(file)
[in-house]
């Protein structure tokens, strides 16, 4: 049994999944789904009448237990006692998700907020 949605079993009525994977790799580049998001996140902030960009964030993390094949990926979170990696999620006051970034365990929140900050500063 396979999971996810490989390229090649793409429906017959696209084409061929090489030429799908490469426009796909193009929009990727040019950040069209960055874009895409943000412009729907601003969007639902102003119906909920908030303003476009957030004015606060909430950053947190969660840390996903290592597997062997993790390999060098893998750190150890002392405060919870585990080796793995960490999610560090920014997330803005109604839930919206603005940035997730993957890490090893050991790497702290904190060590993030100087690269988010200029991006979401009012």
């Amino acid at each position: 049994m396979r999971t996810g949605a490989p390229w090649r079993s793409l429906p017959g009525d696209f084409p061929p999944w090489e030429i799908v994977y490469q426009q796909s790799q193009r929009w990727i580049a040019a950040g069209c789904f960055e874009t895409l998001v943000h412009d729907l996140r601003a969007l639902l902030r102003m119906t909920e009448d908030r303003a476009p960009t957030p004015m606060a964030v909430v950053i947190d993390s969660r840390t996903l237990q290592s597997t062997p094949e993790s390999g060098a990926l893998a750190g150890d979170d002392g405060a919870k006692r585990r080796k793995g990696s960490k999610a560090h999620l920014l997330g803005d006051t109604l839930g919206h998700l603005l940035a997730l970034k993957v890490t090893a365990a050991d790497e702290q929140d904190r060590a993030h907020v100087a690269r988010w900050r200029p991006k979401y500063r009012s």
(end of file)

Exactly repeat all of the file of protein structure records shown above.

[in-house]
């Protein structure tokens, strides 16, 4: 049994999944789904009448237990006692998700907020 949605079993009525994977790799580049998001996140902030960009964030993390094949990926979170990696999620006051970034365990929140900050500063 396979999971996810490989390229090649793409429906017959696209084409061929090489030429799908490469426009796909193009929009990727040019950040069209960055874009895409943000412009729907601003969007639902102003119906909920908030303003476009957030004015606060909430950053947190969660840390996903290592597997062997993790390999060098893998750190150890002392405060919870585990080796793995960490999610560090920014997330803005109604839930919206603005940035997730993957890490090893050991790497702290904190060590993030100087690269988010200029991006979401009012």
């Amino acid at each position: 049994m396979r999971t996810g949605a490989p390229w090649r079993s793409l429906p017959g009525d696209f084409p061929p999944w090489e030429i799908v994977y490469q426009q796909s790799q193009r929009w990727i580049a040019a950040g069209c789904f960055e874009t895409l998001v943000h412009d729907l996140r601003a969007l639902l902030r102003m119906t909920e009448d908030r303003a476009p960009t957030p004015m606060a964030v909430v950053i947190d993390s969660r840390t996903l237990q290592s597997t062997p094949e993790s390999g060098a990926l893998a750190g150890d979170d002392g405060a919870k006692r585990r080796k793995g990696s960490k999610a560090h999620l920014l997330g803005d006051t109604l839930g919206h998700l603005l940035a997730l970034k993957v890490t090893a365990a050991d790497e702290q929140d904190r060590a993030h907020v100087a690269r988010w900050r200029p991006k979401y500063r009012s």